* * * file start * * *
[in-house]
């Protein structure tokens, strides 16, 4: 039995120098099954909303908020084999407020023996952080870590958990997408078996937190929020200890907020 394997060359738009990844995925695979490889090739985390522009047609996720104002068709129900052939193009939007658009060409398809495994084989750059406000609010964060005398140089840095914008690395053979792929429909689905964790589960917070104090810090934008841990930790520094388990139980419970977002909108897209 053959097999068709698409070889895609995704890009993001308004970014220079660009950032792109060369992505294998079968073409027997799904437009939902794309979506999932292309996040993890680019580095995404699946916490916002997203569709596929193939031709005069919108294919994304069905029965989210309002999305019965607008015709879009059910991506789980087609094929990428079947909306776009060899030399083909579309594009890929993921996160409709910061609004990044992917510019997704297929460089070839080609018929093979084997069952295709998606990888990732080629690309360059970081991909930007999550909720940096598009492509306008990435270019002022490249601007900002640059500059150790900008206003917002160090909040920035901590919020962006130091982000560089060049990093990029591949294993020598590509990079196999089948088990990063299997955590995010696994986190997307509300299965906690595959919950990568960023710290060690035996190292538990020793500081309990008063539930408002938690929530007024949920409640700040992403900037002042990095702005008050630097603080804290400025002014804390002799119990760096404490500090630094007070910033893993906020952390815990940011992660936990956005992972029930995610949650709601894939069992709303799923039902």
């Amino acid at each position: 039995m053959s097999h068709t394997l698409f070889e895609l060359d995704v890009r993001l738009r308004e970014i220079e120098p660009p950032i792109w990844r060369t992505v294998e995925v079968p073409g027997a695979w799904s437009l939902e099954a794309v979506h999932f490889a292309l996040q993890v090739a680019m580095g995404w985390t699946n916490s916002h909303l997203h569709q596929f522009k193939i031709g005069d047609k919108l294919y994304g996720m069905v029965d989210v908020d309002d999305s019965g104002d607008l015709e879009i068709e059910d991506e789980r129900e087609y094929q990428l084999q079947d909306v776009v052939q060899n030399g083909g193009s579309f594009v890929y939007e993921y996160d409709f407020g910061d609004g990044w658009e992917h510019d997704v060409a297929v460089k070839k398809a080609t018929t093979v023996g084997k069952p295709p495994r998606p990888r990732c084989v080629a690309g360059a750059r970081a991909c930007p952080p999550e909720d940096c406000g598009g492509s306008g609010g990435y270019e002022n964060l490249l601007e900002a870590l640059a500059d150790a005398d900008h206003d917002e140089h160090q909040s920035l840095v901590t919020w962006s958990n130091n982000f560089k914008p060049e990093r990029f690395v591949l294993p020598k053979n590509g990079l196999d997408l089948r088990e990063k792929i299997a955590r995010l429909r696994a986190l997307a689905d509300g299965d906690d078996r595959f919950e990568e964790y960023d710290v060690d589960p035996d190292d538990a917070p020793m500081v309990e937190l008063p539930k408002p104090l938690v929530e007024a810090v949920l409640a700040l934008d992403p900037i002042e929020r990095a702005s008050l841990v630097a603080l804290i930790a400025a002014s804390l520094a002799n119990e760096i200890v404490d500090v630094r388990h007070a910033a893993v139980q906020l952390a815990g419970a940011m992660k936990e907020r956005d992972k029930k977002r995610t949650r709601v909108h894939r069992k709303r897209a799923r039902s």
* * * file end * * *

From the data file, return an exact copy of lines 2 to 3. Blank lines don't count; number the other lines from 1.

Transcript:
């Protein structure tokens, strides 16, 4: 039995120098099954909303908020084999407020023996952080870590958990997408078996937190929020200890907020 394997060359738009990844995925695979490889090739985390522009047609996720104002068709129900052939193009939007658009060409398809495994084989750059406000609010964060005398140089840095914008690395053979792929429909689905964790589960917070104090810090934008841990930790520094388990139980419970977002909108897209 053959097999068709698409070889895609995704890009993001308004970014220079660009950032792109060369992505294998079968073409027997799904437009939902794309979506999932292309996040993890680019580095995404699946916490916002997203569709596929193939031709005069919108294919994304069905029965989210309002999305019965607008015709879009059910991506789980087609094929990428079947909306776009060899030399083909579309594009890929993921996160409709910061609004990044992917510019997704297929460089070839080609018929093979084997069952295709998606990888990732080629690309360059970081991909930007999550909720940096598009492509306008990435270019002022490249601007900002640059500059150790900008206003917002160090909040920035901590919020962006130091982000560089060049990093990029591949294993020598590509990079196999089948088990990063299997955590995010696994986190997307509300299965906690595959919950990568960023710290060690035996190292538990020793500081309990008063539930408002938690929530007024949920409640700040992403900037002042990095702005008050630097603080804290400025002014804390002799119990760096404490500090630094007070910033893993906020952390815990940011992660936990956005992972029930995610949650709601894939069992709303799923039902």
């Amino acid at each position: 039995m053959s097999h068709t394997l698409f070889e895609l060359d995704v890009r993001l738009r308004e970014i220079e120098p660009p950032i792109w990844r060369t992505v294998e995925v079968p073409g027997a695979w799904s437009l939902e099954a794309v979506h999932f490889a292309l996040q993890v090739a680019m580095g995404w985390t699946n916490s916002h909303l997203h569709q596929f522009k193939i031709g005069d047609k919108l294919y994304g996720m069905v029965d989210v908020d309002d999305s019965g104002d607008l015709e879009i068709e059910d991506e789980r129900e087609y094929q990428l084999q079947d909306v776009v052939q060899n030399g083909g193009s579309f594009v890929y939007e993921y996160d409709f407020g910061d609004g990044w658009e992917h510019d997704v060409a297929v460089k070839k398809a080609t018929t093979v023996g084997k069952p295709p495994r998606p990888r990732c084989v080629a690309g360059a750059r970081a991909c930007p952080p999550e909720d940096c406000g598009g492509s306008g609010g990435y270019e002022n964060l490249l601007e900002a870590l640059a500059d150790a005398d900008h206003d917002e140089h160090q909040s920035l840095v901590t919020w962006s958990n130091n982000f560089k914008p060049e990093r990029f690395v591949l294993p020598k053979n590509g990079l196999d997408l089948r088990e990063k792929i299997a955590r995010l429909r696994a986190l997307a689905d509300g299965d906690d078996r595959f919950e990568e964790y960023d710290v060690d589960p035996d190292d538990a917070p020793m500081v309990e937190l008063p539930k408002p104090l938690v929530e007024a810090v949920l409640a700040l934008d992403p900037i002042e929020r990095a702005s008050l841990v630097a603080l804290i930790a400025a002014s804390l520094a002799n119990e760096i200890v404490d500090v630094r388990h007070a910033a893993v139980q906020l952390a815990g419970a940011m992660k936990e907020r956005d992972k029930k977002r995610t949650r709601v909108h894939r069992k709303r897209a799923r039902s």